From The Field: Using Mindfulness to Build a Better Community
By: Kristin McGee, Family Support Director, Rutland County Parent Child Center
Mindfulness, the simple ability to be aware of your surroundings and quietly reflect upon them, has physical and emotional benefits that have aided people for centuries. Here at Rutland County Parent Child Center, in our Transitional Living program named Poise, (Parenting On our own In a Safe Environment), Case Manager Andrew Juettner, M.E.d., has integrated mindfulness into the daily routine to help the residents live a more productive and peaceful life. Along with intern Kalie Dunican from Castleton University, Andrew is striving to educate the formerly homeless pregnant and parenting youth mind, body and soul.
Though rooted in Buddhist meditation, mindfulness has become more mainstream in American culture through the writings and teachings of such renowned masters as Thich Nhat Hanh and Jon Kabat Zin. By beginning with simple breathing exercises and slowly working towards guided meditation and other mindful exercises, mindfulness can help a person of any age and ability become more alert and focused, feel more peaceful and less angry or frustrated, reduce anxiety and fear and even help with physical pain management.
Since both Andrew and myself had backgrounds using mindfulness successfully, I was very excited when he wanted to integrate it in the Poise program. Having Kalie able to help with yoga classes was also a blessing. Andrew and Kalie begin each morning with the residents at 8:30 for an hour long mindfulness class. This class varies; sometimes it is a guided meditation, sometimes a yoga class, and sometimes it is a mindfulness activity.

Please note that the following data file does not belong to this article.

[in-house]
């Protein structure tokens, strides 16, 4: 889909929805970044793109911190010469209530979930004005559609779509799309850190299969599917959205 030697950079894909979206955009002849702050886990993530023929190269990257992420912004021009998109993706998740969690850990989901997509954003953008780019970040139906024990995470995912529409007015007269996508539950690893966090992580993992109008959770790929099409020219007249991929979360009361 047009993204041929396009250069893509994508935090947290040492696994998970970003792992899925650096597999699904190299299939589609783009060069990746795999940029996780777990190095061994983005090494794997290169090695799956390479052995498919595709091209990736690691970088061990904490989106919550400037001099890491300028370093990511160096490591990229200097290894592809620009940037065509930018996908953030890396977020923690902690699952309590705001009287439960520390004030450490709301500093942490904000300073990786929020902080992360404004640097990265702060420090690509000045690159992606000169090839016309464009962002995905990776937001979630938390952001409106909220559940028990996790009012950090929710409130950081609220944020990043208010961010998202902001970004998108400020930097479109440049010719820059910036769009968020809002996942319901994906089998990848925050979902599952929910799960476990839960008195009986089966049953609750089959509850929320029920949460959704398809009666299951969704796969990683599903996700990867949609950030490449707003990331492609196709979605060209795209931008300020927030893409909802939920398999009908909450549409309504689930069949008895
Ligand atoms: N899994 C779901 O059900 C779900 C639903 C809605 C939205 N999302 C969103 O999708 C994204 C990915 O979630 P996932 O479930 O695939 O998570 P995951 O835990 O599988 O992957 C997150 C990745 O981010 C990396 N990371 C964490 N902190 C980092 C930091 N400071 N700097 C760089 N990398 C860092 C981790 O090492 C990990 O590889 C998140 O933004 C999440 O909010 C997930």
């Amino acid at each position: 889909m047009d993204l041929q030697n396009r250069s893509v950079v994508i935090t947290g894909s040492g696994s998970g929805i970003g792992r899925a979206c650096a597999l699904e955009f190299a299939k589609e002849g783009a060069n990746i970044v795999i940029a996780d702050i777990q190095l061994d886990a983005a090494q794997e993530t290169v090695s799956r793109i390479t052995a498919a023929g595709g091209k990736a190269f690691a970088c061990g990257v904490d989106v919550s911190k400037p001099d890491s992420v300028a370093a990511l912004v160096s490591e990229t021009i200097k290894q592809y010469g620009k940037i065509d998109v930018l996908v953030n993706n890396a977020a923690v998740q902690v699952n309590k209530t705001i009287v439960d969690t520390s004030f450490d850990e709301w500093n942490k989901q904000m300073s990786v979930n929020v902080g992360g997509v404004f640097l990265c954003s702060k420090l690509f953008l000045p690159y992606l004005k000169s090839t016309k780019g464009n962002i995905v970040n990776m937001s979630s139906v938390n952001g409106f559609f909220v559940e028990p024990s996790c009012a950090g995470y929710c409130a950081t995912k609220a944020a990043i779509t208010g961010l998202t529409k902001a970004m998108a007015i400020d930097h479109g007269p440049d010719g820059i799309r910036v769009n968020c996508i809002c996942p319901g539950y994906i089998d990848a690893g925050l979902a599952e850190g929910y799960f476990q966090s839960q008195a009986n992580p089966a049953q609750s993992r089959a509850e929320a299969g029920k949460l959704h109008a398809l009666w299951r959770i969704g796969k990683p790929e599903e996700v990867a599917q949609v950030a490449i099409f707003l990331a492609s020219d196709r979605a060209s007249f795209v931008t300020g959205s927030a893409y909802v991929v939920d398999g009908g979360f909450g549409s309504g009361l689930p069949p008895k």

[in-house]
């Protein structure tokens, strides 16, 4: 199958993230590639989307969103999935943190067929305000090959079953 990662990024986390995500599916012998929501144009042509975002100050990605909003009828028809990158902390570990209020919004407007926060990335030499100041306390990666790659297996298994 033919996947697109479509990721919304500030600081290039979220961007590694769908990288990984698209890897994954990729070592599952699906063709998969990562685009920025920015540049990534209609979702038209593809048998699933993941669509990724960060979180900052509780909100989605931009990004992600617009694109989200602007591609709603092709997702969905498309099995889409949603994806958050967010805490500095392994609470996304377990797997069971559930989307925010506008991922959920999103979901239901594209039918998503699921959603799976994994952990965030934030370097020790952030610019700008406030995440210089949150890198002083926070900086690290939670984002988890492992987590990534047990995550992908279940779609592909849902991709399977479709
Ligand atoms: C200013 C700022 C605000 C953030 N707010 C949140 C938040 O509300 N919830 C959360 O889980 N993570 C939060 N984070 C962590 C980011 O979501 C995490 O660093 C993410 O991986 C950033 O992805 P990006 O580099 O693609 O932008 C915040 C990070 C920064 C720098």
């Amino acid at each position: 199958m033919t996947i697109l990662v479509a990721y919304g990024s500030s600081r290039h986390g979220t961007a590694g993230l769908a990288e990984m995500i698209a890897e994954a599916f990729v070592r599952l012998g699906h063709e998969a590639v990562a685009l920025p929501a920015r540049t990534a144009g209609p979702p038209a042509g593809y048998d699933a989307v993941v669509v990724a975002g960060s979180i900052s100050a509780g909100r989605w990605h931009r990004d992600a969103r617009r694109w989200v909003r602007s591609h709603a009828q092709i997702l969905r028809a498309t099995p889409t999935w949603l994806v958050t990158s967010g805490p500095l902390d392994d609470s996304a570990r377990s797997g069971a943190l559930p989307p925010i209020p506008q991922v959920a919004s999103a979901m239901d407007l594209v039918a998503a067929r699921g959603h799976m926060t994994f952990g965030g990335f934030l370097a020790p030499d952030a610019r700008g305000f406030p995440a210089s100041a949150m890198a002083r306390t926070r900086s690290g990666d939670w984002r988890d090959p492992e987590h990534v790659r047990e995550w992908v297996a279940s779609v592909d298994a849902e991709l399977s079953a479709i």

Whatever, the activity, the residents begin the day feeling centered and peaceful. For some of them, it is their exercise for the day. For others, who struggle with anger issues, it helps them to feel more grounded as they learn coping mechanisms for frustrations throughout the day. Still others just like the idea of having some time to turn off their very active brains and feel at peace. For whatever reason they participate, the classes have made it possible for the residents to get to know each other better and bond over their similar life challenges.
The space that is used is a recently refurbished efficiency unit. When it is set up as the Family Mindfulness Room, it is a place the residents can use throughout the day to play quietly with their children, work on arts and crafts, read or simply have a peaceful reflection. There are no electronics allowed in the room, and no distractions from the outside world. It is also used for Community dinners, which traditionally were held in the hallway, because there was no group room available.
The mindfulness room doubles as an emergency shelter room when necessary. The simple furnishings can be easily replaced with beds and a dresser in a moment’s notice when needed, which makes it an ideal solution to two problems; the need for a community room and emergency shelter beds. Moreover, the residents have grown closer through these shared experiences and have begun giving Andrew ideas for more activities. We are all hopeful the residents will take the new skills they have learned with them when they move into permanent housing.